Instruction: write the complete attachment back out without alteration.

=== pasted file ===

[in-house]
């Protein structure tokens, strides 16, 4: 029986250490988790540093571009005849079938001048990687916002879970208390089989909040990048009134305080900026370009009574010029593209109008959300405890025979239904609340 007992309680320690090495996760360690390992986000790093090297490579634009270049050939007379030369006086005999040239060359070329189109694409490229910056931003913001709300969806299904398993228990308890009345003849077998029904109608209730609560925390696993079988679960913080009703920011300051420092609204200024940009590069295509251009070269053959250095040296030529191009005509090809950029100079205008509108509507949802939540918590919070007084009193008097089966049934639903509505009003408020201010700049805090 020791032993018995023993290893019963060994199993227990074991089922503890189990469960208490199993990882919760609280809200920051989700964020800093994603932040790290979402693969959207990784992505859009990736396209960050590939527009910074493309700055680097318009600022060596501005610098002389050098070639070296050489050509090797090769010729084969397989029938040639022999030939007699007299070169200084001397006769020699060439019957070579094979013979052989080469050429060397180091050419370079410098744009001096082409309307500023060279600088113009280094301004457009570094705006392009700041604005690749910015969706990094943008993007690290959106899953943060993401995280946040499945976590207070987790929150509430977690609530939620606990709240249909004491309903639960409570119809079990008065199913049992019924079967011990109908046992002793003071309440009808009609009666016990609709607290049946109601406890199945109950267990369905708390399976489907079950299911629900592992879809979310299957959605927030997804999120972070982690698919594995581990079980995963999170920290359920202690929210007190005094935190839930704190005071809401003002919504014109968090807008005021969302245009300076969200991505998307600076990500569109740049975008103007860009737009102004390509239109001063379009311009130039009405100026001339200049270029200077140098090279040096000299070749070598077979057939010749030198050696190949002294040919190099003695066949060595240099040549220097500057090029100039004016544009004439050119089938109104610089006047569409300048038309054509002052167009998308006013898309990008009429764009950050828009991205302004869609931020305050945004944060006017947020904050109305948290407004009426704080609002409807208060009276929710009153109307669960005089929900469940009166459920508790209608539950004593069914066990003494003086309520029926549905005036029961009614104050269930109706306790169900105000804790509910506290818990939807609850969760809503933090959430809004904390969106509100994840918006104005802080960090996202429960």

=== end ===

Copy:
[in-house]
């Protein structure tokens, strides 16, 4: 029986250490988790540093571009005849079938001048990687916002879970208390089989909040990048009134305080900026370009009574010029593209109008959300405890025979239904609340 007992309680320690090495996760360690390992986000790093090297490579634009270049050939007379030369006086005999040239060359070329189109694409490229910056931003913001709300969806299904398993228990308890009345003849077998029904109608209730609560925390696993079988679960913080009703920011300051420092609204200024940009590069295509251009070269053959250095040296030529191009005509090809950029100079205008509108509507949802939540918590919070007084009193008097089966049934639903509505009003408020201010700049805090 020791032993018995023993290893019963060994199993227990074991089922503890189990469960208490199993990882919760609280809200920051989700964020800093994603932040790290979402693969959207990784992505859009990736396209960050590939527009910074493309700055680097318009600022060596501005610098002389050098070639070296050489050509090797090769010729084969397989029938040639022999030939007699007299070169200084001397006769020699060439019957070579094979013979052989080469050429060397180091050419370079410098744009001096082409309307500023060279600088113009280094301004457009570094705006392009700041604005690749910015969706990094943008993007690290959106899953943060993401995280946040499945976590207070987790929150509430977690609530939620606990709240249909004491309903639960409570119809079990008065199913049992019924079967011990109908046992002793003071309440009808009609009666016990609709607290049946109601406890199945109950267990369905708390399976489907079950299911629900592992879809979310299957959605927030997804999120972070982690698919594995581990079980995963999170920290359920202690929210007190005094935190839930704190005071809401003002919504014109968090807008005021969302245009300076969200991505998307600076990500569109740049975008103007860009737009102004390509239109001063379009311009130039009405100026001339200049270029200077140098090279040096000299070749070598077979057939010749030198050696190949002294040919190099003695066949060595240099040549220097500057090029100039004016544009004439050119089938109104610089006047569409300048038309054509002052167009998308006013898309990008009429764009950050828009991205302004869609931020305050945004944060006017947020904050109305948290407004009426704080609002409807208060009276929710009153109307669960005089929900469940009166459920508790209608539950004593069914066990003494003086309520029926549905005036029961009614104050269930109706306790169900105000804790509910506290818990939807609850969760809503933090959430809004904390969106509100994840918006104005802080960090996202429960």